Fitch, a credit rating agency, says it expects that Nigeria’s import figures will return to its previous record now that increased oil prices have resulted in high foreign reserve figures.
In a statement released on Thursday to affirm Nigeria’s long-term foreign-currency issuer default rating at ‘B+’ with a negative outlook, the agency said the negative outlook reflects the uncertainty about the sustainability of economic growth momentum.
“Increasing oil receipts and import compression have buoyed Nigeria’s trade surplus and brought the current account surplus to an estimated 2.2% of GDP in 2017,” the statement read
“Fitch expects that imports will begin to return to historical levels, especially as government capital expenditure increases and the current account surplus will narrow in 2018.”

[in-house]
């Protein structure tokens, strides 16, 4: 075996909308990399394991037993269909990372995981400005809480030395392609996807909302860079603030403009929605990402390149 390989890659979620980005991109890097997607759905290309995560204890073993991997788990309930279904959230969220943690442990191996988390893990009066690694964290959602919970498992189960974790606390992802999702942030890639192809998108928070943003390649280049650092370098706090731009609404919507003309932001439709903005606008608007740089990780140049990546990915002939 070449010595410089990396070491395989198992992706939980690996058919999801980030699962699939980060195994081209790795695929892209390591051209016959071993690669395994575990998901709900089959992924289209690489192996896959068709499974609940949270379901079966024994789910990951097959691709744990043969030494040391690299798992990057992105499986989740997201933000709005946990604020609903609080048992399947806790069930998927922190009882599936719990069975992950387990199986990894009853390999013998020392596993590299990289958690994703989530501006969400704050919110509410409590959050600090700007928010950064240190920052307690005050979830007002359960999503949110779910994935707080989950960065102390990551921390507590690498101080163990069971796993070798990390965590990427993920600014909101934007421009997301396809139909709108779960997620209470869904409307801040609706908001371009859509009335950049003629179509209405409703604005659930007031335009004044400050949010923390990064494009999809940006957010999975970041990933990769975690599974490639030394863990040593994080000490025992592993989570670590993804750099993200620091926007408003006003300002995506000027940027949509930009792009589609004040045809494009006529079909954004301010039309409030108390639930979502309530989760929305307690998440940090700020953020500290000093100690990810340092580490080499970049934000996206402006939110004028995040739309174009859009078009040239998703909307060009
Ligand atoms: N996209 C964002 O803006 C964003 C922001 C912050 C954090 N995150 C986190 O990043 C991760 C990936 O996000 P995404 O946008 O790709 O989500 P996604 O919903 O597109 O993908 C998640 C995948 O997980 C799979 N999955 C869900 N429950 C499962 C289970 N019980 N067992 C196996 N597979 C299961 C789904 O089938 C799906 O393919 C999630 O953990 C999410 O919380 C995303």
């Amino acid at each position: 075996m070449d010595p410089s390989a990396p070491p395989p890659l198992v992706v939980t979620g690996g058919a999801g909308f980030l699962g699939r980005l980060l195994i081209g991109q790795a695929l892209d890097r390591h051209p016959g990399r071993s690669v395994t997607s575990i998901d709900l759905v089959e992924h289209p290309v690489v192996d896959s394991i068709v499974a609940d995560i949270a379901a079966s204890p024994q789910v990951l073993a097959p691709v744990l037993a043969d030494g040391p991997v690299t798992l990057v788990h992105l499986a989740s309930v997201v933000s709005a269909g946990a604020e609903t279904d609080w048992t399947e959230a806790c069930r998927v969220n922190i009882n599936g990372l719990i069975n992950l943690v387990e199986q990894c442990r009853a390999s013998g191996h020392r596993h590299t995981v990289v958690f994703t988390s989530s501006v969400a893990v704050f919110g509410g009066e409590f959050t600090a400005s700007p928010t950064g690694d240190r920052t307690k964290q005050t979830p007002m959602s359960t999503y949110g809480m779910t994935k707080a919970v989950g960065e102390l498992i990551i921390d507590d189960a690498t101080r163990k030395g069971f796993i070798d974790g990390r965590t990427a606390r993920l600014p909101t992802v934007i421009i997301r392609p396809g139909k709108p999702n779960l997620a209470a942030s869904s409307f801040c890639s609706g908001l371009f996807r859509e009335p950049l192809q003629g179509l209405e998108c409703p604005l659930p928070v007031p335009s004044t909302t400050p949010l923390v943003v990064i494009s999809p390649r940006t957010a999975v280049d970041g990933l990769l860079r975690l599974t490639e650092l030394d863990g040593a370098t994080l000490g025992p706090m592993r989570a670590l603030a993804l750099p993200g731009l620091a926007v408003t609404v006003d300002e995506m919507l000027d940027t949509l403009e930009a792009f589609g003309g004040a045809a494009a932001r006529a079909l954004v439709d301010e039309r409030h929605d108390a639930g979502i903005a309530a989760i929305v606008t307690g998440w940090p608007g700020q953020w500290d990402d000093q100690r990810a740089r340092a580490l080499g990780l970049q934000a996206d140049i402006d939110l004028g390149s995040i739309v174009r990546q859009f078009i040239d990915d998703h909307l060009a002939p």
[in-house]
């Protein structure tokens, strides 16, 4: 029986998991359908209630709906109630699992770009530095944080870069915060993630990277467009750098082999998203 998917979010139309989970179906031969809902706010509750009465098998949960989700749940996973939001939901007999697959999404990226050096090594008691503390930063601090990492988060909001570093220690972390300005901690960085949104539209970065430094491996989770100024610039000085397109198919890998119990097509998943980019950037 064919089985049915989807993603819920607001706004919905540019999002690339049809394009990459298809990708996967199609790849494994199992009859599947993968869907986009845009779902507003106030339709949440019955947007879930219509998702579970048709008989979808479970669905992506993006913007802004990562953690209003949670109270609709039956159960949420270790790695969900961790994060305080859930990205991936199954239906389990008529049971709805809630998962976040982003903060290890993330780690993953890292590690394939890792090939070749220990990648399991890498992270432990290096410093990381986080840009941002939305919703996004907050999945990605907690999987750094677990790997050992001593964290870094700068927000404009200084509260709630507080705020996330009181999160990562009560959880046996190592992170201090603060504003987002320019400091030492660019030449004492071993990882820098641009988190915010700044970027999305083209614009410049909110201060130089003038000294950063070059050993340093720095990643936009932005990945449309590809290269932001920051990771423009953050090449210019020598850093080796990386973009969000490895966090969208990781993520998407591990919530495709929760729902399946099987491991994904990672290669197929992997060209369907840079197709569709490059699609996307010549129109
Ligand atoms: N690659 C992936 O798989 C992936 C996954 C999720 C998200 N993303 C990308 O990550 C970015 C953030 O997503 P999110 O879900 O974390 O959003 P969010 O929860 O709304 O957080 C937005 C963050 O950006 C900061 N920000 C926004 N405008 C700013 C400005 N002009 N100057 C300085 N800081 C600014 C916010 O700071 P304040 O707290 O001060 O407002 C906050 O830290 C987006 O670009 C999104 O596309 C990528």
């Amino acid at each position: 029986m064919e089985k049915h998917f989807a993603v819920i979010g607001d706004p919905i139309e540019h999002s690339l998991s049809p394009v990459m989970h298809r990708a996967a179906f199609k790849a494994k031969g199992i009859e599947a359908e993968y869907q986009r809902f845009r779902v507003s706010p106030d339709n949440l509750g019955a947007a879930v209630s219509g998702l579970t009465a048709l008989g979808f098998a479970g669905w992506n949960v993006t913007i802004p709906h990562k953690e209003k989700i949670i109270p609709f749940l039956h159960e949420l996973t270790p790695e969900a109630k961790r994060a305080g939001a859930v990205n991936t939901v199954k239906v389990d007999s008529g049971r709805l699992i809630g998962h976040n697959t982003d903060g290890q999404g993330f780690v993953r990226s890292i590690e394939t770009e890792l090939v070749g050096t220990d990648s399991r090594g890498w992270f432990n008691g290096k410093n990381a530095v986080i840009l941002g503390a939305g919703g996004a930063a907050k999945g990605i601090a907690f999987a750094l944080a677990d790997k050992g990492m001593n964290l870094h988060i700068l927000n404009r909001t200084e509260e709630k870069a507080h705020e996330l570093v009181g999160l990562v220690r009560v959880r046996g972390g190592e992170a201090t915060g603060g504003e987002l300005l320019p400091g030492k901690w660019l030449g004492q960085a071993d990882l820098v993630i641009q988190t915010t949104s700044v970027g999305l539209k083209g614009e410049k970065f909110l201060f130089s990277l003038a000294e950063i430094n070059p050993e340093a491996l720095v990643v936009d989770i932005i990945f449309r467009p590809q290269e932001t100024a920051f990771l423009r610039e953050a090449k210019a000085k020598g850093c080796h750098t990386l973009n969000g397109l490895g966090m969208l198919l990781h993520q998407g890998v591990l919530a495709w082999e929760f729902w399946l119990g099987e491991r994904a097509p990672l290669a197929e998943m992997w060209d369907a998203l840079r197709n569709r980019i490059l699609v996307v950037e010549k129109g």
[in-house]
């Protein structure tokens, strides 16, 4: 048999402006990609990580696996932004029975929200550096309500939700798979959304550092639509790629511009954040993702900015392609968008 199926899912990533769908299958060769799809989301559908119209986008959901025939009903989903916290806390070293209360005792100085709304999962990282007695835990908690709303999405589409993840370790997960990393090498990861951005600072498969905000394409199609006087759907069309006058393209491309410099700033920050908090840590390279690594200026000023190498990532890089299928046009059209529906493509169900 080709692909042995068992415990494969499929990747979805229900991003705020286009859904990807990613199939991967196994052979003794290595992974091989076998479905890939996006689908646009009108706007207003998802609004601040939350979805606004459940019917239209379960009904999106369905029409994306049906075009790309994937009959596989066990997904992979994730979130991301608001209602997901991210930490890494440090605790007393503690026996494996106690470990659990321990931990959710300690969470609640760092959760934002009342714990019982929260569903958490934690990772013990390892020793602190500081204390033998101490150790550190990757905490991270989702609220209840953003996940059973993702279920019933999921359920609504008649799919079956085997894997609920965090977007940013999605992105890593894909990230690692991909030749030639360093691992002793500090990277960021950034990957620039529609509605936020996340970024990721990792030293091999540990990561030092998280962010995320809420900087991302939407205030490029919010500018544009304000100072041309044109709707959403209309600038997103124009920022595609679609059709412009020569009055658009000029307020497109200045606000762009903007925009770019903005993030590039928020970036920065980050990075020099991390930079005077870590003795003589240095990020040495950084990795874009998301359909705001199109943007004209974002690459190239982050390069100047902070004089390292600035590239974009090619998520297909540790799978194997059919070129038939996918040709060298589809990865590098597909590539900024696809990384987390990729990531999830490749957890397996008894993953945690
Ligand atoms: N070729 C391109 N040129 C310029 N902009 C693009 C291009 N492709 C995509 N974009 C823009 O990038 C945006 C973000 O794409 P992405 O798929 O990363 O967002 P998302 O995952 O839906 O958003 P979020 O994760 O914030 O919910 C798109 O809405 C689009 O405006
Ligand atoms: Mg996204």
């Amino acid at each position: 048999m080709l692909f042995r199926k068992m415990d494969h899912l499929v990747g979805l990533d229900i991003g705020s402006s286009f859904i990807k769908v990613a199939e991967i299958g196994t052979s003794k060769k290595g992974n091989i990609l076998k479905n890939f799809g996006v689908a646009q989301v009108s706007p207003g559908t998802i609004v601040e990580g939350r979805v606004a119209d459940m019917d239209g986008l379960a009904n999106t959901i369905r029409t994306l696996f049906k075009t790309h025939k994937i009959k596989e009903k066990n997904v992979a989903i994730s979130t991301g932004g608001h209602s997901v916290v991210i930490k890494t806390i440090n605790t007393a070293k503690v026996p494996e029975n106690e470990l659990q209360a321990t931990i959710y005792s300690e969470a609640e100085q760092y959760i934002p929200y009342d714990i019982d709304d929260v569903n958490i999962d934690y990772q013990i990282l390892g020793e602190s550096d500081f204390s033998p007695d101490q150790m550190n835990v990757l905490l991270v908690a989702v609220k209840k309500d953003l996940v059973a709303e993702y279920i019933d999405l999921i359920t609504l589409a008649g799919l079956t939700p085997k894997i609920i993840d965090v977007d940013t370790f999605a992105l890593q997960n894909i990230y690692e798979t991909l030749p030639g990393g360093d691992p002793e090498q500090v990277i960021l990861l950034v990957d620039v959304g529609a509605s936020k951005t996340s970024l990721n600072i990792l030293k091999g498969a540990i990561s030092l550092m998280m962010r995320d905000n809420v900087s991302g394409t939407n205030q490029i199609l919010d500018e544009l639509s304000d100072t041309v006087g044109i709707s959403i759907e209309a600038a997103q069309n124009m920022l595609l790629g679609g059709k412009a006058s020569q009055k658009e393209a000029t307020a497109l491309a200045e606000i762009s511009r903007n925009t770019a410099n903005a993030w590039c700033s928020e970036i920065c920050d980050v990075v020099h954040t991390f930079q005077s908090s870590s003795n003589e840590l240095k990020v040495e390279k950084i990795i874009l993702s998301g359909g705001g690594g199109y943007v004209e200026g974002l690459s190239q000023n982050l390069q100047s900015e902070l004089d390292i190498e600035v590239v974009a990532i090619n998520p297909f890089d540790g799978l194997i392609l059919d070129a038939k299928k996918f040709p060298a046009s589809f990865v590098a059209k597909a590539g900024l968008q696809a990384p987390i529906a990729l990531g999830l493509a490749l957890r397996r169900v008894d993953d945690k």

In June 2015, the Central Bank of Nigeria said it would no longer provide foreign exchange for the importation of 41 items including toothpicks, rice and cosmetics.
This, it said, would ensure efficient utilization of foreign exchange, encourage local production and reduce dependence on imported items.
“Greater FX availability provided a lift to the non-oil export sectors, particularly agriculture. Fitch expects that these trends will continue, but notes that tight monetary conditions will continue to weigh on Nigeria’s growth outlook.
“The FX market remains segmented and the continued use of exchange controls inhibit greater foreign-currency liquidity and capital inflows.
“In Fitch’s view, there is unlikely to be any further substantial change by the CBN to the existing FX rate regime before the 2019 elections.”